At noon, on the fasting day
of Yom Kippur in ’38, father asked me
to run home from Shul and walk our dog.
I was so hungry I forgot about fasting
when I found a stick of Wrigley’s Juicy-Fruit
in my back pocket. Uncle Willy gave it to me
when he returned from a flight to Pittsburgh.
Airlines provided gum to stop ears from popping.
I walked by a barking Doberman wearing a swastika collar.
I had seen dogs like that in newsreels about the march towards war—
loading Jews on trains heading for Auschwitz and Buchenwald.
The dog lunged for me and sank his teeth into the calf of my leg.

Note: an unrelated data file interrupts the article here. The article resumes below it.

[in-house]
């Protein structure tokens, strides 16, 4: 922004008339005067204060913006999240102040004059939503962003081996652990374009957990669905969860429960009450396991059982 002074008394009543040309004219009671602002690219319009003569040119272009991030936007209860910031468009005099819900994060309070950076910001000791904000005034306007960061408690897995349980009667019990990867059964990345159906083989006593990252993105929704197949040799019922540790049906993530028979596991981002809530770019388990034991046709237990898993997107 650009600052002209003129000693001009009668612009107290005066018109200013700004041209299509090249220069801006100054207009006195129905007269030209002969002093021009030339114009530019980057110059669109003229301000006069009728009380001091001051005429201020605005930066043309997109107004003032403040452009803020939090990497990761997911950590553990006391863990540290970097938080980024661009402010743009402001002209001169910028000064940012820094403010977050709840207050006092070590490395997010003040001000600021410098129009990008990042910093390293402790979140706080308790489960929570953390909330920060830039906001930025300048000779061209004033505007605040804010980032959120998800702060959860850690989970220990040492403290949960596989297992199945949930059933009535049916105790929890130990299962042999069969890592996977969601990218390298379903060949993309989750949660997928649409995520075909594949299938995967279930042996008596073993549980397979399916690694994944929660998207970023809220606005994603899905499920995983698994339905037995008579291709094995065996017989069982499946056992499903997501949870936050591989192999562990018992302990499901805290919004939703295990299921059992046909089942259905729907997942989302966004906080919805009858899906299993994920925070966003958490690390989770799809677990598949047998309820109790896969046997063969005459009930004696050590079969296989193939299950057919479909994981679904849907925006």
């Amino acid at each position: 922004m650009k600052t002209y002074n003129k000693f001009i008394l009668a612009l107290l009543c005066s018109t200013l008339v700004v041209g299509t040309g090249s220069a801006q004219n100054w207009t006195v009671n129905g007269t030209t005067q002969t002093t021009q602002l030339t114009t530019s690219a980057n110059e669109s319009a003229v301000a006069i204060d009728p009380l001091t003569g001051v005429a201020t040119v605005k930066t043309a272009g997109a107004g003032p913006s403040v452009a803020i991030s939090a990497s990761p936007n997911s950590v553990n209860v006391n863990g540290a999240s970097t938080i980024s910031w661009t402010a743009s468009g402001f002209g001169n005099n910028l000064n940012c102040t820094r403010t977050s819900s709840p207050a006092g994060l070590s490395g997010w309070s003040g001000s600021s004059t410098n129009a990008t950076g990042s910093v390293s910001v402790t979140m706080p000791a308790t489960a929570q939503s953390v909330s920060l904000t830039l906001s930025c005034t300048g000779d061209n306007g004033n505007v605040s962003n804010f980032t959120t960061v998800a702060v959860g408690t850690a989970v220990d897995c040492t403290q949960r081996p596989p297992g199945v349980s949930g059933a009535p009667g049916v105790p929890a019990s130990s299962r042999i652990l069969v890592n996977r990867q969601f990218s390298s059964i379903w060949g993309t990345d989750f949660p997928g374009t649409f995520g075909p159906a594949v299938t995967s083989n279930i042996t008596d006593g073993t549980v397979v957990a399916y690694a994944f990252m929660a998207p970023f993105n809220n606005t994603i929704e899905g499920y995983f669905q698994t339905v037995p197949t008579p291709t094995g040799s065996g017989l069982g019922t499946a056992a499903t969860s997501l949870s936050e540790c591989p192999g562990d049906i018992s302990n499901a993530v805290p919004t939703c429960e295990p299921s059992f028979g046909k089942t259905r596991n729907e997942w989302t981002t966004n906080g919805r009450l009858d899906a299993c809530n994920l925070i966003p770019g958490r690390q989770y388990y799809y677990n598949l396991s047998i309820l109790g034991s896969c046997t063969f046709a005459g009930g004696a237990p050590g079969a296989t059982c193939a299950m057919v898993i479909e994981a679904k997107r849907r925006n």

How did the dog know I was a Jew? I wasn’t even wearing a yarmulka.
Police escorted me to Saint John’s Hospital
and ordered the dog, who had not been vaccinated,
tested for rabies. The results were positive.
I underwent painful medical treatments.
What kind of God would punish me
for chewing one lousy stick of gum?